Machine learning (ML) has become increasingly powerful and several recent works have demonstrated the capa- bility of neural networks to achieve performance gains for lithography applications. Much of the general literature on neural networks involves image classification. Application of neural networks to lithography requires increased scrutiny. How far can such a system be trusted, and how should we respond if the system fails? Neural net- works can appear inscrutable and we lack understanding of why these systems generalize so well. On the other hand, the benefits neural networks appear to offer, in terms of reduced runtime or more accurate models, are compelling. This work will illustrate how two techniques, the Information Bottleneck (IB) and t-Distributed Stochastic Nearest Neighbors (t-SNE), that can improve our understanding of how neural networks work. We will use a multilayer perceptron for a simple resist model implemented with neural networks. We will then discuss how visualiztion methods can help assess the readiness of a neural network for a task, or help diagnose potential causes of failure.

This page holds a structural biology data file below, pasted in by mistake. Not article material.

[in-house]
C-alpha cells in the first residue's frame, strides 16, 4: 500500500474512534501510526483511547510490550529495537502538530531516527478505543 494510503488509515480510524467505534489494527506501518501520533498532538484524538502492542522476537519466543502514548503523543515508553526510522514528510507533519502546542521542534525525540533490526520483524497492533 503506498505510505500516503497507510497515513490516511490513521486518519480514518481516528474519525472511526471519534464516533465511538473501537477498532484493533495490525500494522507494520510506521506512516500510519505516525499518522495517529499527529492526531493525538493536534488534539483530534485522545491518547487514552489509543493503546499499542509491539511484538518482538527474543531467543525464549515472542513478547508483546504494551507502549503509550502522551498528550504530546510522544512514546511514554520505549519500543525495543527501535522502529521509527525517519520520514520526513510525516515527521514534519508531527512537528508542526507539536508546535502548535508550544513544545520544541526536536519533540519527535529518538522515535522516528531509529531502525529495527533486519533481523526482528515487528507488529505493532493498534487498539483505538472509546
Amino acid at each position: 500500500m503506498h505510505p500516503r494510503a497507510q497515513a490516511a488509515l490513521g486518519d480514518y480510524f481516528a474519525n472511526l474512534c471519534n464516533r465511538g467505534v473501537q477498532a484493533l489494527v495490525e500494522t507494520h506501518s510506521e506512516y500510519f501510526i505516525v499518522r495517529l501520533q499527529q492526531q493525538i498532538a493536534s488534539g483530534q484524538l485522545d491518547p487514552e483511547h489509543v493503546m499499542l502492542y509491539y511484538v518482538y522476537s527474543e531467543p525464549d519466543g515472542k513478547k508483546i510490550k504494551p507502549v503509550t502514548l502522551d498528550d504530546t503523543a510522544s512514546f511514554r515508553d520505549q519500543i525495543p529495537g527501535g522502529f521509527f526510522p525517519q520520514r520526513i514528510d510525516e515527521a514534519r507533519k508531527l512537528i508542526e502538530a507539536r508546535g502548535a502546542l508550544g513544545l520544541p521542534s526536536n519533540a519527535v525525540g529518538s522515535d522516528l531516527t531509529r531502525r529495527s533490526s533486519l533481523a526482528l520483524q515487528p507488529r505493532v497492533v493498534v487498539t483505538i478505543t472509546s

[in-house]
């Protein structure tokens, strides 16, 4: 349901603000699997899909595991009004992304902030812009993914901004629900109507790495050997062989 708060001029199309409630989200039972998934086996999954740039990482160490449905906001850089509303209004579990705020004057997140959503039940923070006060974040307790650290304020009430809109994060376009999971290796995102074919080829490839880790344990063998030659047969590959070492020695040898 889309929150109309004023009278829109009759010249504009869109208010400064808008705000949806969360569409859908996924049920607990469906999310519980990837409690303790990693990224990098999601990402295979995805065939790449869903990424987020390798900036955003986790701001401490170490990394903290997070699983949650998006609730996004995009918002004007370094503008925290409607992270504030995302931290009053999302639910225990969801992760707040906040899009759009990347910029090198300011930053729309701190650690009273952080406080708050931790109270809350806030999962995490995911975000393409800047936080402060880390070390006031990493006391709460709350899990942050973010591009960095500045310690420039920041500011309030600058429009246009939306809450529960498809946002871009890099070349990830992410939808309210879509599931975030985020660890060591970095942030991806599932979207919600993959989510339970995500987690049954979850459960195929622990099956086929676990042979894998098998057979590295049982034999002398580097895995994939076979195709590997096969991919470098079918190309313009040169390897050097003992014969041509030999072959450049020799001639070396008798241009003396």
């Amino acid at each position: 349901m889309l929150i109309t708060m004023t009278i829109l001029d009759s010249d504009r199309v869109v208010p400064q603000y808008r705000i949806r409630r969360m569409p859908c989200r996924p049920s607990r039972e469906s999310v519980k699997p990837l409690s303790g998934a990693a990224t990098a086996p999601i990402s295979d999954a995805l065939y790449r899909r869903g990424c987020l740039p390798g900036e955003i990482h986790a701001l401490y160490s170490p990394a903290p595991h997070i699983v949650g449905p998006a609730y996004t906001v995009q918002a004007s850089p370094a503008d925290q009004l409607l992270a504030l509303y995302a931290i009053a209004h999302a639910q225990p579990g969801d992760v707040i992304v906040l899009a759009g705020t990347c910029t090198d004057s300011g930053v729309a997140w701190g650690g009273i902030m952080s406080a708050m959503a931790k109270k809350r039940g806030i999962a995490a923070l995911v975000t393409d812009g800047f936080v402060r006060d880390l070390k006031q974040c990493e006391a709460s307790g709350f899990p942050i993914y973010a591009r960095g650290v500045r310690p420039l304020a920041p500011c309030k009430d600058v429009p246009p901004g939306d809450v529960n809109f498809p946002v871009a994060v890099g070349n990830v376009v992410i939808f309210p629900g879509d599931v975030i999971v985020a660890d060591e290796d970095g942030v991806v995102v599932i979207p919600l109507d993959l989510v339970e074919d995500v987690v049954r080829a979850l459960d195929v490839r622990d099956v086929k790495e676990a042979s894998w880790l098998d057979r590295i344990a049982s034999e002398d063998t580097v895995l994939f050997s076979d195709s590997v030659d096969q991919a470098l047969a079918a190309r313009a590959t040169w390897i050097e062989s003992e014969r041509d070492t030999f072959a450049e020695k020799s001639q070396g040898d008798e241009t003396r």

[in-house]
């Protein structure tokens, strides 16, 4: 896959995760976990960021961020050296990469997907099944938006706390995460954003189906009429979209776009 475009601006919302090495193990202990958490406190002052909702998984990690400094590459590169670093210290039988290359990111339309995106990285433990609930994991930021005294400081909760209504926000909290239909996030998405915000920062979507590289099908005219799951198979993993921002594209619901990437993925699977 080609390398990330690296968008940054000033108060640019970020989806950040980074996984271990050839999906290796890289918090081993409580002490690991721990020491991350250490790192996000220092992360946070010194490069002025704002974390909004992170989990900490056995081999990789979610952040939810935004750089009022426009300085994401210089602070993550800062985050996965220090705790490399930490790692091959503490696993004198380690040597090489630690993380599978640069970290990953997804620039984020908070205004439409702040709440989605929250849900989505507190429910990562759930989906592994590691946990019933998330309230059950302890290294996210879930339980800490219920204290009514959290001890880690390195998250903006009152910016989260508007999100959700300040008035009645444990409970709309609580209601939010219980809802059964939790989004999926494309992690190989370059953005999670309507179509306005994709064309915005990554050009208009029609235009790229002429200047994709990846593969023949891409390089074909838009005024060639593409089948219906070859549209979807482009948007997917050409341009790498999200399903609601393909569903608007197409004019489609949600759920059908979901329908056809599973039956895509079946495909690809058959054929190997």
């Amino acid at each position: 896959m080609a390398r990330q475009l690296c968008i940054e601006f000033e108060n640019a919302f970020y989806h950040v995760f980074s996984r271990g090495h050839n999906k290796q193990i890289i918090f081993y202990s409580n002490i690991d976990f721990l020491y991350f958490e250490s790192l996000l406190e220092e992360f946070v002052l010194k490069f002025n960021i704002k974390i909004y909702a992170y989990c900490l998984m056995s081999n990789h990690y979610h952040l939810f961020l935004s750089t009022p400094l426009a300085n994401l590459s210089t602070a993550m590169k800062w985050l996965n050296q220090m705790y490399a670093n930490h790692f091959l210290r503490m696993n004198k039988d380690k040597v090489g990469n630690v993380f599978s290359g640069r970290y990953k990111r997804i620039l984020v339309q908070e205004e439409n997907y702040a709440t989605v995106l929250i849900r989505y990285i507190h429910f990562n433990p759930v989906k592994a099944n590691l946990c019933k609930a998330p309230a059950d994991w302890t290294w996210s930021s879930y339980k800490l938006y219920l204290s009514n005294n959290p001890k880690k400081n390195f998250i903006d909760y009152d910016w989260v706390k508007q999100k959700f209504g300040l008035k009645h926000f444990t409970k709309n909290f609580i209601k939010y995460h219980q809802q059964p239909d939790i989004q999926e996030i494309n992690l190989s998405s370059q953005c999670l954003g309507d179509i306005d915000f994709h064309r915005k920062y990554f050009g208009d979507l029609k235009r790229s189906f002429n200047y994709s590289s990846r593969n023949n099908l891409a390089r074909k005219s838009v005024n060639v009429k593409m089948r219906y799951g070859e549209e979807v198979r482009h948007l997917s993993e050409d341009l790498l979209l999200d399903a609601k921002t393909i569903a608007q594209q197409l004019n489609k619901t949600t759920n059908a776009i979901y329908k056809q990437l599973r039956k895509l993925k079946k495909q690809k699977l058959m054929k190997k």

With constant shrinking of device critical dimensions (CD), the quality of pattern transfer in IC fabrication depends on the etch process and the exposure process fidelities, and the interaction of lithographic and etching processes is no longer negligible. Etch effect correction with accurate models has become an important component in optical proximity correction (OPC) modeling and related applications. It is now commonly accepted that the lithographic and etch effects should be modeled and corrected in a sequential and staged way: a resist (or lithographic) model should be created and used for lithographic effect compensation, and an etch model should be created and used for etch effect compensation. However, there can be various degrees of separation of these two modeling stages. In order to optimally capture the significant variation in the post-development resist patterns and post-etching patterns, it is helpful to integrate these two processes together for the OPC model calibration practice. In this paper, we analyze the integrated simulation approach in OPC modeling where the entire resist model information is made fully accessible in the etch modeling stage to allow the possibility of resist and etch co-optimization, e.g. through adjusting the resist model to optimally fit the etch data. Furthermore, the integrated simulation technique is integrated into a verification flow to simplify the conventional staged flow.